Macroconidia of the dermatophytic fungus Epidermophyton floccosum, a fungus that commonly causes jock itch.
Jock itch, also known as crotch itch, gym itch, eczema marginatum, ringworm of the groin, or tinea cruris, is a fungal infection of the groin caused by dermatophytes (Microsporum, Trichophyton, and Epidermophyton). It is more common in males, and is predisposed by increased moisture (as in hot, humid summer times), which promotes growth of the fungus
Jock itch tends to cause itchy or burning sensation in the groin, thigh skin folds, or the anus; the rash appears as raised red plaques that may blister, ooze, or advance down the inner thigh. As the rash advances, it often forms a central area of clearing with advancing borders resembing a ring (hence the name ringworm). Tinea cruris is diagnosed by scraping some of the affected skin onto a glass slide, applying potassium hydroxide (KOH) to dissolve keratin from the skin cells to release the hyphae, heating the slide, and looking under the microscope for hyphae. A sample may also be sent to a lab for a mycotic culture (where the fungus is grown in Sabouraud’s agar). This article will help you treat and cure this fungal infection.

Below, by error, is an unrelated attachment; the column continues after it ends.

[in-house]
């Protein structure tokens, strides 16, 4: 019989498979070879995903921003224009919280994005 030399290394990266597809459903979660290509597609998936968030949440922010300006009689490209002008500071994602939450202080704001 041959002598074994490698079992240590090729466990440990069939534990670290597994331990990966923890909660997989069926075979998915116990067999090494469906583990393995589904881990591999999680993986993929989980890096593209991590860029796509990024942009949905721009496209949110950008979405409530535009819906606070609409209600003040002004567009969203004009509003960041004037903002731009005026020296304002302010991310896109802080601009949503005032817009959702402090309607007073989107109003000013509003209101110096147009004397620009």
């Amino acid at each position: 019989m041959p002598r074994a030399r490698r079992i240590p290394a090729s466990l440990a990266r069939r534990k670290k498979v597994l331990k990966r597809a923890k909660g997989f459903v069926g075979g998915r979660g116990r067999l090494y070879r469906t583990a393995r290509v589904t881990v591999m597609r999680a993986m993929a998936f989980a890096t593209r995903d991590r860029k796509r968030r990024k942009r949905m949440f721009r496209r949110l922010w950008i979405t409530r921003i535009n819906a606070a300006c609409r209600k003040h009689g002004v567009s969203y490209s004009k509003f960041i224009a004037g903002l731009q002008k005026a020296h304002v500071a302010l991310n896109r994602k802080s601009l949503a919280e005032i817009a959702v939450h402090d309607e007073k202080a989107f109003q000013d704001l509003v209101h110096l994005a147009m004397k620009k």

Keep the skin area dry and clean. This will prevent the fungus from growing. Shower and change underwear daily. Also shower after playing sport, exercising, or sweating excessively. After showering, dry the groin area completely. Apply antifungal or drying powders to keep the area dry, if you are susceptible to jock itch. Baby powder, for example, is helpful.
Do not scratch the affected area, and do not wear clothes that rub and irritate the area. Keeping the area free from irritation will help the skin regenerate faster.
Apply a topical antifungal agent, such as a cream or powder containing tolnaftate, terbinafine, naftifine, econazole nitrate, Oxiconazole, clotrimazole, or miconazole. You can get these over the counter from drug stores, or you can get a prescription from your doctor to be filled at the pharmacy. If they help, be sure to use these medications for the full 2-4 weeks, or as directed, to clear the infection completely. These antifungal drugs belong to the azole class, which works by stopping the fungus from making ergosterol, an essential component of the fungal cell membrane. Without ergosterol, the cell membrane cannot be made, and the fungus will die.